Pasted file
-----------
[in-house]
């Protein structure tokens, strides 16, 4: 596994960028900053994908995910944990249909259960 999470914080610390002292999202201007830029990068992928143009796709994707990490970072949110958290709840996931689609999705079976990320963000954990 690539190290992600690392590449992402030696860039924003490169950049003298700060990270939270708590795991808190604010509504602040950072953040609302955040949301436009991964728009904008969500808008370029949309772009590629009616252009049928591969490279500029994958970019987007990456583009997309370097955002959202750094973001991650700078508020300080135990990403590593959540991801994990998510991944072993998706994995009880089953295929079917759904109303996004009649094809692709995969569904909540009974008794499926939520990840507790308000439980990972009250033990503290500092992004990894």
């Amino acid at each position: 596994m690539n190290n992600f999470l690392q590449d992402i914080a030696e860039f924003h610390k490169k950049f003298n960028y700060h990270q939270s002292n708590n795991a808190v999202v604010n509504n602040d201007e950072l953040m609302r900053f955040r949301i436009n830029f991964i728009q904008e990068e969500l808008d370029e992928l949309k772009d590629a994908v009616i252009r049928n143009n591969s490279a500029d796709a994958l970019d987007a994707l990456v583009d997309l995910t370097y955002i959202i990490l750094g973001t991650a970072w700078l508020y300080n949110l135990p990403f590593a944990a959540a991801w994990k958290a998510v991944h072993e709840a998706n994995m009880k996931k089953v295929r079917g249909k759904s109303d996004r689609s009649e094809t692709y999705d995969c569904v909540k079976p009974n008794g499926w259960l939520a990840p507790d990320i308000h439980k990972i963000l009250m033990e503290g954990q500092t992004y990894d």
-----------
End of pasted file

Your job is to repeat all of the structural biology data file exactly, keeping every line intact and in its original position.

[in-house]
């Protein structure tokens, strides 16, 4: 596994960028900053994908995910944990249909259960 999470914080610390002292999202201007830029990068992928143009796709994707990490970072949110958290709840996931689609999705079976990320963000954990 690539190290992600690392590449992402030696860039924003490169950049003298700060990270939270708590795991808190604010509504602040950072953040609302955040949301436009991964728009904008969500808008370029949309772009590629009616252009049928591969490279500029994958970019987007990456583009997309370097955002959202750094973001991650700078508020300080135990990403590593959540991801994990998510991944072993998706994995009880089953295929079917759904109303996004009649094809692709995969569904909540009974008794499926939520990840507790308000439980990972009250033990503290500092992004990894």
């Amino acid at each position: 596994m690539n190290n992600f999470l690392q590449d992402i914080a030696e860039f924003h610390k490169k950049f003298n960028y700060h990270q939270s002292n708590n795991a808190v999202v604010n509504n602040d201007e950072l953040m609302r900053f955040r949301i436009n830029f991964i728009q904008e990068e969500l808008d370029e992928l949309k772009d590629a994908v009616i252009r049928n143009n591969s490279a500029d796709a994958l970019d987007a994707l990456v583009d997309l995910t370097y955002i959202i990490l750094g973001t991650a970072w700078l508020y300080n949110l135990p990403f590593a944990a959540a991801w994990k958290a998510v991944h072993e709840a998706n994995m009880k996931k089953v295929r079917g249909k759904s109303d996004r689609s009649e094809t692709y999705d995969c569904v909540k079976p009974n008794g499926w259960l939520a990840p507790d990320i308000h439980k990972i963000l009250m033990e503290g954990q500092t992004y990894d």